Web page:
Ashdown Group: Direct Marketing Manager - B2C, Financial Services - Slough

    £45000 - £55000 per annum + Benefits: Ashdown Group: An exciting opportunity h...

    Day In a Page

    Jeb Bush vs Hillary Clinton: The power dynamics of the two first families

    Jeb Bush vs Hillary Clinton

    Karen Tumulty explores the power dynamics of the two first families
    Stockholm is rivalling Silicon Valley with a hotbed of technology start-ups

    Stockholm is rivalling Silicon Valley

    The Swedish capital is home to two of the most popular video games in the world, as well as thousands of technology start-ups worth hundreds of millions of pounds – and it's all happened since 2009
    Did Japanese workers really get their symbols mixed up and display Santa on a crucifix?

    Crucified Santa: Urban myth refuses to die

    The story goes that Japanese store workers created a life-size effigy of a smiling "Father Kurisumasu" attached to a facsimile of Our Lord's final instrument of torture
    Jennifer Saunders and Kate Moss join David Walliams on set for TV adaptation of The Boy in the Dress

    The Boy in the Dress: On set with the stars

    Walliams' story about a boy who goes to school in a dress will be shown this Christmas
    La Famille Bélier is being touted as this year's Amelie - so why are many in the deaf community outraged by it?

    Deaf community outraged by La Famille Bélier

    The new film tells the story of a deaf-mute farming family and is being touted as this year's Amelie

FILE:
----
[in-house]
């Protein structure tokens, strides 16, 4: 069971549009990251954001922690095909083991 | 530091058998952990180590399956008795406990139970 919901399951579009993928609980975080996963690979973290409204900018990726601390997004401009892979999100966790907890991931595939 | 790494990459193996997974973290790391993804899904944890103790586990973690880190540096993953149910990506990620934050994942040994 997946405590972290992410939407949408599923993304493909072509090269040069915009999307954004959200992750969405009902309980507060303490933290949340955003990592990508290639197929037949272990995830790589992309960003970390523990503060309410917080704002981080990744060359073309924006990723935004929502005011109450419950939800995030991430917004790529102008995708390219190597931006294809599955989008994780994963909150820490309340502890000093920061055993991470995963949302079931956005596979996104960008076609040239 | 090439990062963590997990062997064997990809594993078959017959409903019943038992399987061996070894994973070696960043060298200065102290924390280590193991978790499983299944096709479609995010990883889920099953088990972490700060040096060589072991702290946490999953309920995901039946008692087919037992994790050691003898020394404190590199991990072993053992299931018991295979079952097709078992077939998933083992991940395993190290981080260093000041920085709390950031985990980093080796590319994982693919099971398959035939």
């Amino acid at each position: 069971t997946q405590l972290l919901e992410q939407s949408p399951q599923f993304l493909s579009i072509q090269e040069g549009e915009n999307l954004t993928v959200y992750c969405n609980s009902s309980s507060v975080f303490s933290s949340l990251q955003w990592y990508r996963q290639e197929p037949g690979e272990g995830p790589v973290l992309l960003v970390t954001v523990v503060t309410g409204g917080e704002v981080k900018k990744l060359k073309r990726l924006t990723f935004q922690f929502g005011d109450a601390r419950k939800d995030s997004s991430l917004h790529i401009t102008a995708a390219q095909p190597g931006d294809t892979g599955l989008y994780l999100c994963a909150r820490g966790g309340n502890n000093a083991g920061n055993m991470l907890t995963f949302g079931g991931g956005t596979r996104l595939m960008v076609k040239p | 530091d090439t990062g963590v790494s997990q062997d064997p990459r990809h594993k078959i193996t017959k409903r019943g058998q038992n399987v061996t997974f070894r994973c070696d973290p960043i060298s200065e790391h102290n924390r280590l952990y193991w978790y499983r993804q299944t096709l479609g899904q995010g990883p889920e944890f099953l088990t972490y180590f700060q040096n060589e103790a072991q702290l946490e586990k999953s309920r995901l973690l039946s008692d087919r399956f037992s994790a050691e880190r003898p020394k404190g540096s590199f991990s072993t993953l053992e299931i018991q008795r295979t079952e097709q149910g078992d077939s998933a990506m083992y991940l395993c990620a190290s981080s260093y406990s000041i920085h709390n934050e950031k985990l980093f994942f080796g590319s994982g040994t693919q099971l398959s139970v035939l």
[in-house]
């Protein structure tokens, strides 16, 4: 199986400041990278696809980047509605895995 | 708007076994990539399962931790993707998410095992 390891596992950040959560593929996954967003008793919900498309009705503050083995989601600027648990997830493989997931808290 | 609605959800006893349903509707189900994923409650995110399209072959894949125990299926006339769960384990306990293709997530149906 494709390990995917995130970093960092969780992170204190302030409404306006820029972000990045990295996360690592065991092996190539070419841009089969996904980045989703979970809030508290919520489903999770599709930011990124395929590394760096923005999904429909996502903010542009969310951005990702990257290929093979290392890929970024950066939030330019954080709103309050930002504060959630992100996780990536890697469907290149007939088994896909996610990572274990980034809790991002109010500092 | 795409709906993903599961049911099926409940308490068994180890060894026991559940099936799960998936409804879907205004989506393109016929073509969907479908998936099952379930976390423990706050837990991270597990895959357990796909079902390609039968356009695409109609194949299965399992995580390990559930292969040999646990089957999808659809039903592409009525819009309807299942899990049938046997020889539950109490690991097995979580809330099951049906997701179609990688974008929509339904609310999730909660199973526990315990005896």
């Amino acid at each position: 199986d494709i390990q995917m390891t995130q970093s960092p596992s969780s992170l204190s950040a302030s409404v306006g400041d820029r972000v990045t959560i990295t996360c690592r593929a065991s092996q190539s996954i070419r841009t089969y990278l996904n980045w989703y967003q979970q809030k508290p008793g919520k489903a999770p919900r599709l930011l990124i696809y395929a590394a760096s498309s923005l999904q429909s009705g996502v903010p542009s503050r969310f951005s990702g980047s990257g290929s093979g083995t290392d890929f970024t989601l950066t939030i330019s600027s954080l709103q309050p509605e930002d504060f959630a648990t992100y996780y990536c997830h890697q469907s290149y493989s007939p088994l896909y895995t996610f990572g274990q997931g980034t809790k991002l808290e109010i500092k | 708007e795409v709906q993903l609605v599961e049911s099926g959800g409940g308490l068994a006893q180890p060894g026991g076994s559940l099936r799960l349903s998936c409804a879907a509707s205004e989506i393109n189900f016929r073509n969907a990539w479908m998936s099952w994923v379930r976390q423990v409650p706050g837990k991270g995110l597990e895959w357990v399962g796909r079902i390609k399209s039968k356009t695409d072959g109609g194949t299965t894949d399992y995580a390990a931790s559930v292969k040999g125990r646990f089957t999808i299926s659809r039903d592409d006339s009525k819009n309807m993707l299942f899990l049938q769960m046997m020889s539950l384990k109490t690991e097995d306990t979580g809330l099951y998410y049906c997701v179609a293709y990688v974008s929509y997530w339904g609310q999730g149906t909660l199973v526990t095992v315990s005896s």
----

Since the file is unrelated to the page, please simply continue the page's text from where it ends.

10 best high-end laptops

    10 best high-end laptops

    From lightweight and zippy devices to gaming beasts, we test the latest in top-spec portable computers
    Michael Carberry: ‘After such a tough time, I’m not sure I will stay in the game’

    Michael Carberry: ‘After such a tough time, I’m not sure I will stay in the game’

    The batsman has grown disillusioned after England’s Ashes debacle and allegations linking him to the Pietersen affair
    Susie Wolff: A driving force in battle for equality behind the wheel

    Susie Wolff: A driving force in battle for equality behind the wheel

    The Williams driver has had plenty of doubters, but hopes she will be judged by her ability in the cockpit
    Adam Gemili interview: 'No abs Adam' plans to muscle in on Usain Bolt's turf

    'No abs Adam' plans to muscle in on Usain Bolt's turf

    After a year touched by tragedy, Adam Gemili wants to become the sixth Briton to run a sub-10sec 100m
    Calls for a military mental health 'quality mark'

    Homeless Veterans campaign

    Expert calls for military mental health 'quality mark'
    Racton Man: Analysis shows famous skeleton was a 6ft Bronze Age superman

    Meet Racton Man

    Analysis shows famous skeleton was a 6ft Bronze Age superman
    Garden Bridge: St Paul’s adds to £175m project’s troubled waters

    Garden Bridge

    St Paul’s adds to £175m project’s troubled waters
    Stuff your own Christmas mouse ornament: An evening class in taxidermy with a festive feel

    Stuff your own Christmas mouse ornament

    An evening class in taxidermy with a festive feel
    Joint Enterprise: The legal doctrine which critics say has caused hundreds of miscarriages of justice

    Joint Enterprise

    The legal doctrine which critics say has caused hundreds of miscarriages of justice
    Freud and Eros: Love, Lust and Longing at the Freud Museum: Objects of Desire

    Freud and Eros

    Love, Lust and Longing at the Freud Museum